Assumption #3: Does stigmatising larger-bodied people motivate them lose weight?
Having a stigmatised identity – in this case, living in a larger body – has implications for health beyond that of one’s actual weight. In 2018 The Psychologist published a special feature on a growing body of research called the ‘social cure’ (Haslam, Jetten, Cruwys, Dingle, & Haslam, 2018). This research has found time and time again that our social groups have a profound impact on our health and wellbeing. Belonging to social groups that are positive, supportive, and valued is predictive of better mental and physical health. However, our social groups can have a detrimental effect on our health if they are disadvantaged, stigmatised, and devalued by society – a phenomenon coined the ‘social curse’. This is because our group memberships form part of our sense of self, so that when a group we belong to is stigmatised and devalued, we as individuals also feel stigmatised and devalued.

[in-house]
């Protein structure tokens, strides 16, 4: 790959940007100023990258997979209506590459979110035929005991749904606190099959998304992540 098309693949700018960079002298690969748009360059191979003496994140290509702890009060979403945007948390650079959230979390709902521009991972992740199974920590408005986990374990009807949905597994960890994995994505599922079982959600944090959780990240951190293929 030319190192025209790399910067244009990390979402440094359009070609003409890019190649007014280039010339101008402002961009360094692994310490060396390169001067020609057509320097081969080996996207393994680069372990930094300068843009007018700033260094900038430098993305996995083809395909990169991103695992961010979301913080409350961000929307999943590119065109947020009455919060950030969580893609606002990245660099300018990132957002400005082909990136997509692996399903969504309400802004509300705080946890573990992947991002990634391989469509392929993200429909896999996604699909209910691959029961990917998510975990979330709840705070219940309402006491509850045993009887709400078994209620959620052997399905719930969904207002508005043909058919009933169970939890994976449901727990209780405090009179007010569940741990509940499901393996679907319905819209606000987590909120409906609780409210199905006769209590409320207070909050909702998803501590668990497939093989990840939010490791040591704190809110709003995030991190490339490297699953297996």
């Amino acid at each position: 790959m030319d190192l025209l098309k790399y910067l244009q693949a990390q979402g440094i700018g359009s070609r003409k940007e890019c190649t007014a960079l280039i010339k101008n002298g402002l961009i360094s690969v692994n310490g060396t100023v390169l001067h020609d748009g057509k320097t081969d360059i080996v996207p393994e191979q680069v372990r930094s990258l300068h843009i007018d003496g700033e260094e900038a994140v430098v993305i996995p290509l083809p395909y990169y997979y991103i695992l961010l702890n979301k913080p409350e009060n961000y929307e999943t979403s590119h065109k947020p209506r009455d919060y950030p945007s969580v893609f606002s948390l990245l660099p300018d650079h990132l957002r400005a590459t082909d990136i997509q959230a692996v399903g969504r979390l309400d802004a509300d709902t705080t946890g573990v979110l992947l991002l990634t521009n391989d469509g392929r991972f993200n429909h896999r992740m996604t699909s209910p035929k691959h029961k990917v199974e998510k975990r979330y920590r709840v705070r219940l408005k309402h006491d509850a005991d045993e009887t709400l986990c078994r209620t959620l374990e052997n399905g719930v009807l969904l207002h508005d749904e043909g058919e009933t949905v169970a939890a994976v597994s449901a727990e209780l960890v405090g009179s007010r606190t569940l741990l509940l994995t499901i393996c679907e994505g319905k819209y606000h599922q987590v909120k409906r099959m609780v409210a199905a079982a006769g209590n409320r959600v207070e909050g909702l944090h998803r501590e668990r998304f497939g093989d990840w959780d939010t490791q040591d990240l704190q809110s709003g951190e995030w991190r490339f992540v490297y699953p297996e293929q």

In line with this work, over two decades of research has found that exposure to weight-based stigma is associated with poorer physical and psychological health (Hatzenbuehler, Keyes, & Hasin, 2009; Tomiyama, 2019; Vartanian & Shaprow, 2008; Weiss, et al., 2007; Yoon, et al., 2019).
People who are exposed to weight stigma:
- Experience increased levels of stress, depression and anxiety
- Are more likely to engage in disordered eating behaviours
- Feel like they are unable to manage their weight